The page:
Sunday’s by-election in Taichung’s second electoral district was another loss for the Chinese Nationalist Party (KMT). It was also an example of an unforced strategic error, initiated by former KMT chairman Johnny Chiang (江啟臣) and continued by the current chairman, Eric Chu (朱立倫).
The hapless Chu gifted the Democratic Progressive Party (DPP) — which already has a legislative majority — another seat in the legislature and caused a potential headache for Taichung Mayor Lu Shiow-yen (盧秀燕) of the KMT.
The question is not why the KMT’s candidate, Yen Kuan-heng (顏寬恒), lost; it is why the party thought he could win.
In conventional political wisdom, Yen and his family are deeply problematic, and have been involved in many scandals. New ones, related to their real-estate holdings, came to light during the by-election campaign.
For decades, the Yen family — through its connections and control over vote captains, loyalty networks and information flows — has had considerable sway in Taichung, and could always be relied on to leverage its influence in the locality.
In 2002, Yen’s father, former Non-Partisan Solidarity Union legislator Yen Ching-piao (顏清標), was elected as a legislator for then-Taichung County, despite having run his campaign from behind bars, detained on corruption, attempted murder and firearms charges. Yet Yen Kuan-heng was defeated by former Taiwan Statebuilding Party legislator Chen Po-wei (陳柏惟) in 2020.
The short answer to why the KMT thought Yen Kuan-heng was still a shoe-in is that the party has both feet stuck in the past: not only is it unable to keep pace with the times, it seems to be unaware that things have moved on.
Things are changing in the way that voters access and process information, with technological advances and the advent of social media.
Politicians nowadays need to be more aware about how information is disseminated and consumed. The Yen family’s control over the narrative and voters’ knowledge of issues has slipped, and the local electorate had become disillusioned with established politicians and traditional ways.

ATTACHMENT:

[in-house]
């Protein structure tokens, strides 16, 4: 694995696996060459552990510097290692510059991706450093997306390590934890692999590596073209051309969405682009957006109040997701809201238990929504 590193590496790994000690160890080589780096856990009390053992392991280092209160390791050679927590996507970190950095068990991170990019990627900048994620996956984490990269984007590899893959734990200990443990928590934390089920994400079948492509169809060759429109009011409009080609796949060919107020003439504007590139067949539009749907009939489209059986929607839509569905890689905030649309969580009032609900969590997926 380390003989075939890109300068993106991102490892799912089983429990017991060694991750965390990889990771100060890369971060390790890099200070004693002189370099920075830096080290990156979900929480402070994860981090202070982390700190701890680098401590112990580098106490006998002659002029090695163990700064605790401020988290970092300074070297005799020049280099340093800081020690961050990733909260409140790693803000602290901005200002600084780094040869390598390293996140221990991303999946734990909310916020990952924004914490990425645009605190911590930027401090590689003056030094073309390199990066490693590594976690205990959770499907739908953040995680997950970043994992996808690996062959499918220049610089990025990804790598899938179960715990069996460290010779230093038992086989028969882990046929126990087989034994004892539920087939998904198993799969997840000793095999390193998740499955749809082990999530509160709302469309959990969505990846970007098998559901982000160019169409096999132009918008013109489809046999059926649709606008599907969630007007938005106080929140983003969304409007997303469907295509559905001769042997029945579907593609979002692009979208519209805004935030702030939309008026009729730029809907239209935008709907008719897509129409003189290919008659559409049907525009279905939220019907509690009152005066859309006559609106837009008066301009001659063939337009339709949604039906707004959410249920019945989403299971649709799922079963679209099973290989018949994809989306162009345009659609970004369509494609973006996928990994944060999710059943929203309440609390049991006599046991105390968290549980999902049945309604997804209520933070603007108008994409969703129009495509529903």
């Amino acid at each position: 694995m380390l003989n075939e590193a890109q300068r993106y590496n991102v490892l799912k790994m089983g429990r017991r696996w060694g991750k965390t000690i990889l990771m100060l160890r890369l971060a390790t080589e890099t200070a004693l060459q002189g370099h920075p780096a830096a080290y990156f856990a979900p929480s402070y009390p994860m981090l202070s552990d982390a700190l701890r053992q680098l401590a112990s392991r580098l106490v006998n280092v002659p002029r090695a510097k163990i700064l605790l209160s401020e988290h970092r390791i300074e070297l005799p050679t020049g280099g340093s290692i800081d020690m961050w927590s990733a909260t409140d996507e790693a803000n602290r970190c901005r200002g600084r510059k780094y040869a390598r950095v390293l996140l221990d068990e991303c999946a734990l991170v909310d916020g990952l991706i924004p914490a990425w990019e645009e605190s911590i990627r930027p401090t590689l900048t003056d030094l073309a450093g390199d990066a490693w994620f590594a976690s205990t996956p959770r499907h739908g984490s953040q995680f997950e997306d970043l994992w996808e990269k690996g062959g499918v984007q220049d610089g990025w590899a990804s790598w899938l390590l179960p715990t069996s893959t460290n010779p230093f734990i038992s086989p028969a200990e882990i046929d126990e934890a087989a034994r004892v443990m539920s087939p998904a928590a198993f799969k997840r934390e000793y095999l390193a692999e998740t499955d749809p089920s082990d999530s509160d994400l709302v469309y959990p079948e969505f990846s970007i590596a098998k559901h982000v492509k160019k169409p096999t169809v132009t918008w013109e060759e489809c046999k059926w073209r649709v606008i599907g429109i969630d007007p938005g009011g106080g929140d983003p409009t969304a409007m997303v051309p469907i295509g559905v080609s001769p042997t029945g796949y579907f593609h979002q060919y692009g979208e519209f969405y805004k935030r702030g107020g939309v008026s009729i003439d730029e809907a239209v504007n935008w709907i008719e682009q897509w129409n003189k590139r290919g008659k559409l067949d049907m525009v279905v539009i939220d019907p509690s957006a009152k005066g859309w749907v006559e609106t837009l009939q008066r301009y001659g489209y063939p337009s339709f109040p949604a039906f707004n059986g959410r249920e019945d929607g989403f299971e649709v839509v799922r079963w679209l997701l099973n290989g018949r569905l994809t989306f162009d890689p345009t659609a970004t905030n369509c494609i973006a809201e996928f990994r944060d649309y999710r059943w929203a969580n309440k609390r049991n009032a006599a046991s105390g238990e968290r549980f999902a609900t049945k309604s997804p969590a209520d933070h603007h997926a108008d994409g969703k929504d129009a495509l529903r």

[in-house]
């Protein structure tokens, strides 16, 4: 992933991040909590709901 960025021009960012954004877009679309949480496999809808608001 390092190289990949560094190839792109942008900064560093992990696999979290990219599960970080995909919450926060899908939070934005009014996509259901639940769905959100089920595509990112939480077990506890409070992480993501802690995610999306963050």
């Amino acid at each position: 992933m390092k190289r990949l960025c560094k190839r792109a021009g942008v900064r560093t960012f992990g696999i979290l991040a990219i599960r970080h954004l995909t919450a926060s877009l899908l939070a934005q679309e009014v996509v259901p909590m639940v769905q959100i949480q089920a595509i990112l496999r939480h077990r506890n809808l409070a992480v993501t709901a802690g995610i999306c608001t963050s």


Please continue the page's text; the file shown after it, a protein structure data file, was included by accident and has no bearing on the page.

Another aspect is the increased mobility of the voter base within a given locality; the local population is increasingly in flux, and while politicians with local influence still hold sway over the local electorate, this is less the case than it has been in previous decades.
The KMT’s error was failing to keep up with the times and relying on the old way of doing things.
Both the DPP and the KMT have been caught off guard; in Sunday’s election, it was the former’s fortune that it had had its fingers burned before, and had learned from the experience of losing the Kaohsiung mayorship to Han Kuo-yu (韓國瑜) in 2018 because of his superior public relations team.
It is symptomatic of the KMT’s inability to learn that it did not realize the causes behind Han’s victory. It was so ecstatic to have won in a pan-green camp stronghold and was happy to just ride the “Han wave,” all the way to the heights of the Presidential Office if that was where Han took it, and failed to analyze exactly what had changed on the ground.
Han had represented a new breed of politicians, not tied to the old way of doing things, and had promised to work hard for the local electorate. Voters responded not just to his populist approach, but also to his potential; not his established network, but his promise of something different.
Taichung voters on Sunday did not feel that Yen Kuan-heng represented any of this.
As the recalls of Han and Chen demonstrated, trust needs to be earned and maintained.
This is DPP legislator-elect Lin Ching-yi’s (林靜儀) task going forward.
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